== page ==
> be very unpleasant. It is intentionally grating.
>
> Here is a creepy one. I am curious how Lovecraft
> and Smith would have reacted if they saw this?
> Merely disgusted?
> Love Leaks Out


Hah!

Well, they're not for everyone, are they? ;^)

I can recall when they first made an impact in the Bay Area. I did not see them or hear them, but merely read *about* them.

OK, would Love Leaks Out have the same effect without the transitional face? To me, probably not. It would still be weird and compelling, but not necessarily grotesque.

Do you feel that they may well have affected David Lynch's visual sensibilities?

O think that this sort of art is valid. It doesn't need to have a point: its strength comes from what it evokes in the listener on the subliminal level. In this regard it s somewhat like Satie's piano stuff (Gnossienne 3, especially), or some minimalist compositions that basically sneak around the protection that they conscious can give us, and scares/disturbs us an a near primal level. This is NOT to say they are musically related, but are related in the way they can evoke an audience response.

Sawfish
~~~~~~~~~~~~~~~~~~~~~~~~~~~~~~~~~~~~~~~~~~~~~~~~~~~~~~~
"Life is a tragedy to those who feel, a comedy to those who think."

Re: Manly Wade Wellman
Posted by: Knygatin (IP Logged)
Date: 11 August, 2020 07:12AM
Glad it found some reaction! I was younger when I saw this the first time, and it disturbed me badly. There have been discussions whether The Residents have influenced David Lynch, but I don't know if it's confirmed. I think they are quite different from each other, sharing the nightmarishly unpleasant. But sure, I think Lynch is aware of them. Lynch is such a strong individual that he almost seems to stand independent all on his own. Matt Groening, who created The Simpsons, is a big fan of The Residents.

They were not musically schooled, but grew into instruments and all manners of sound-making tools alongside their artwork. I think they musically belong among the giant geniuses of the other 1970s rock groups, but took a weird slant and therefore remained obscure. They have been accused of damaging pop/rock music development in the transition from the 70s into the future. I think their overall most typical and greatest record is probably Duck Stab / Buster & Glenn.

Re: Manly Wade Wellman
Posted by: Knygatin (IP Logged)
Date: 11 August, 2020 07:30AM
Sawfish Wrote:
-------------------------------------------------------
> Satie's piano
> stuff (Gnossienne 3, especially), or some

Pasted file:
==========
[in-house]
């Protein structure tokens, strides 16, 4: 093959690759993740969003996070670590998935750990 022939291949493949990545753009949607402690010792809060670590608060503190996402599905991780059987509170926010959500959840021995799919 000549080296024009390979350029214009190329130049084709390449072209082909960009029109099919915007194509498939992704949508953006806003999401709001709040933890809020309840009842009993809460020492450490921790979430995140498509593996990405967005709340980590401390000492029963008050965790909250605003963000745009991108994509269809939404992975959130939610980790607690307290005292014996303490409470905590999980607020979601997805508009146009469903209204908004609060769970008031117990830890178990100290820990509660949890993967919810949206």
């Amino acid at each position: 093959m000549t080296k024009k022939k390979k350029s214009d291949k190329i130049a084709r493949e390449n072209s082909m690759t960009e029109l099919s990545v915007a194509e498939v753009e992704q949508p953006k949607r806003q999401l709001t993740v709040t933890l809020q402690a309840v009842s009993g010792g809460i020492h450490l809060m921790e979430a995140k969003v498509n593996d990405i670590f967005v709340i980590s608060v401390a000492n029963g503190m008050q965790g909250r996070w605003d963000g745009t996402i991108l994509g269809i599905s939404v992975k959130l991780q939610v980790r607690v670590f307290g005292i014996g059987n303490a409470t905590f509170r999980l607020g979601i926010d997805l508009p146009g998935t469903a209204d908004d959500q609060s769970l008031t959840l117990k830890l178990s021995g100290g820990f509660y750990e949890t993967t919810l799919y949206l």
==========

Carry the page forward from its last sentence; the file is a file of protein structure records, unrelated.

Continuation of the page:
> minimalist compositions that basically sneak
> around the protection that they consciously can give
> us, and scares/disturbs us an a near primal level.
>

I listened to Gnossienne 3. It was quite beautiful. Made me think of a bodiless soul, lost and seeking for a new home, without too much hurry or panic.



Edited 1 time(s). Last edit at 11 Aug 20 | 07:33AM by Knygatin.

Re: Manly Wade Wellman
Posted by: Sawfish (IP Logged)
Date: 11 August, 2020 09:26AM
Knygatin Wrote:
-------------------------------------------------------
> Sawfish Wrote:
> --------------------------------------------------
> -----
> > Satie's piano
> > stuff (Gnossienne 3, especially), or some
> > minimalist compositions that basically sneak
> > around the protection that they consciously can
> give
> > us, and scares/disturbs us an a near primal
> level.
> >

Ah, I typo'ed horribly, above. It changed my intended meaning...

Should be:

"[Resdients, Satie] or some minimalist compositions that basically sneak
around the protection that the conscious can give us, and scares/disturbs us an a near primal level."

My main point--and to me, this is important...I'm exploring this--is that certain works of art by-pass the conscious, sneaking past all conditioned defenses, like smug cynicism, hipness, etc.

In an emotional, reactive sense, they work the same way that viewing the liberation footage of the WWII death camps work: I could not avoid an emotional reaction, no matter what.

I'm now considering that some art also works the same way. Music especially.

...and by its nature, it is VERY powerful art.

>
> I listened to Gnossienne 3. It was quite
> beautiful. Made me think of a bodiless soul, lost
> and seeking for a new home, without too much hurry
> or panic.

Yes, I can see this, but...

I listen to a classical station to fall asleep to. I usually set the timer to 90 minutes. I awoke in the middle of the night, groggy, dissociative, and Gnossienne 3 was playing. I had never heard it before and it was *extremely* disorienting to me, in the half awake state, there in the dark.

It was very funny, later!

Sawfish
~~~~~~~~~~~~~~~~~~~~~~~~~~~~~~~~~~~~~~~~~~~~~~~~~~~~~~~
"Life is a tragedy to those who feel, a comedy to those who think."